One of the chief glories of the Yung-cheng reign (1723-35) was the perfection of famille rose
enamels, named for the pink enamel that often predominates these striking compositions. Major advances in the technology of enamel production allowed for a subtle blending of white, pink, and green enamels to produce color gradations. For the first time, enamels could be mixed with opaque white and used in shading in a manner akin to oil painting.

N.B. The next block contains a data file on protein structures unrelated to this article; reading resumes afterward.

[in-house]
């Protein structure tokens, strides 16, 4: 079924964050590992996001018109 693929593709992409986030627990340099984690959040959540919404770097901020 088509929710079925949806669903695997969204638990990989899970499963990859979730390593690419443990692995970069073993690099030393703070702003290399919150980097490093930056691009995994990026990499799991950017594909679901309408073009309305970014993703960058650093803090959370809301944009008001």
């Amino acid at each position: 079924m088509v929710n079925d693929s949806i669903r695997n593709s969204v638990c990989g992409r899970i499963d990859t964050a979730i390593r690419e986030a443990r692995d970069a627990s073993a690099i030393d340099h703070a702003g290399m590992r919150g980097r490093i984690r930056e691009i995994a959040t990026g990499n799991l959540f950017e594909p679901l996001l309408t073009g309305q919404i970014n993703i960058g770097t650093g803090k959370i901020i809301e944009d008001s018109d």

The Yung-cheng emperor took great interest in the production of imperial porcelain at Ching te-chen and, under his patronage, the quality of body, glaze, and enamel decor reached its zenith. While delicately painted famille rose porcelain was valued by the court throughout the eighteenth century, large plates like this one featuring two types of blossoming plum branches were apparently produced only for the thirteen years of the Yung-cheng reign. The elegantly composed and finely detailed prunus blossoms are tinted with rose-pink over white enamel, while the pair of iron red camellias are exquisitely shaded, imparting a sense of realistic texture and volume impossible to achieve with other overglaze techniques. The underside of the plate is similarly decorated with pink and white plum blossoms, the edge has lichen and camellias, and the center bears a six-character Yung-cheng reign mark in underglaze blue.